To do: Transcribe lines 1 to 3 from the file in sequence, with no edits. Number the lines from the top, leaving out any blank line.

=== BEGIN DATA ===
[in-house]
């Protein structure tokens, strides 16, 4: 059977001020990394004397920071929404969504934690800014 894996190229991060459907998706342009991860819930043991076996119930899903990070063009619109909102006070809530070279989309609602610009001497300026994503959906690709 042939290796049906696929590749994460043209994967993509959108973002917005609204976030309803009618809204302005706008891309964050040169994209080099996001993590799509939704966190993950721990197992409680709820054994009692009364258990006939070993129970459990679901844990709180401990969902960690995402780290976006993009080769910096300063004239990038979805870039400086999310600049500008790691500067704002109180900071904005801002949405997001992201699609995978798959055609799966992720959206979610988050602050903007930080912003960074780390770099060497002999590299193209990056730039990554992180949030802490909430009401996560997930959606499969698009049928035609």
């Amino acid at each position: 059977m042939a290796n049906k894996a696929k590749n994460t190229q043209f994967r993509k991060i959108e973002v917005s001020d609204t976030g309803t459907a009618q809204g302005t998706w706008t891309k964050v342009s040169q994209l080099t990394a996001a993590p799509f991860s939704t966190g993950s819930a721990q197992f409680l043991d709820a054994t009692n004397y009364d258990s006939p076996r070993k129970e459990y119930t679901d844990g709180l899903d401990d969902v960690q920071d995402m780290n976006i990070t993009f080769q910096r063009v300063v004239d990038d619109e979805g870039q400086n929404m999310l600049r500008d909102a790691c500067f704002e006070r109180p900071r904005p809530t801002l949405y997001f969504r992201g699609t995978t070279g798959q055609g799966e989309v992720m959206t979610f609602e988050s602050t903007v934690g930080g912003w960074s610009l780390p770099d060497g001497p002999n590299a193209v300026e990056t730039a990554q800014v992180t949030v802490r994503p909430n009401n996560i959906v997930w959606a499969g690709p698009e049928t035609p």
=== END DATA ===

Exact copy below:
[in-house]
């Protein structure tokens, strides 16, 4: 059977001020990394004397920071929404969504934690800014 894996190229991060459907998706342009991860819930043991076996119930899903990070063009619109909102006070809530070279989309609602610009001497300026994503959906690709 042939290796049906696929590749994460043209994967993509959108973002917005609204976030309803009618809204302005706008891309964050040169994209080099996001993590799509939704966190993950721990197992409680709820054994009692009364258990006939070993129970459990679901844990709180401990969902960690995402780290976006993009080769910096300063004239990038979805870039400086999310600049500008790691500067704002109180900071904005801002949405997001992201699609995978798959055609799966992720959206979610988050602050903007930080912003960074780390770099060497002999590299193209990056730039990554992180949030802490909430009401996560997930959606499969698009049928035609």
């Amino acid at each position: 059977m042939a290796n049906k894996a696929k590749n994460t190229q043209f994967r993509k991060i959108e973002v917005s001020d609204t976030g309803t459907a009618q809204g302005t998706w706008t891309k964050v342009s040169q994209l080099t990394a996001a993590p799509f991860s939704t966190g993950s819930a721990q197992f409680l043991d709820a054994t009692n004397y009364d258990s006939p076996r070993k129970e459990y119930t679901d844990g709180l899903d401990d969902v960690q920071d995402m780290n976006i990070t993009f080769q910096r063009v300063v004239d990038d619109e979805g870039q400086n929404m999310l600049r500008d909102a790691c500067f704002e006070r109180p900071r904005p809530t801002l949405y997001f969504r992201g699609t995978t070279g798959q055609g799966e989309v992720m959206t979610f609602e988050s602050t903007v934690g930080g912003w960074s610009l780390p770099d060497g001497p002999n590299a193209v300026e990056t730039a990554q800014v992180t949030v802490r994503p909430n009401n996560i959906v997930w959606a499969g690709p698009e049928t035609p």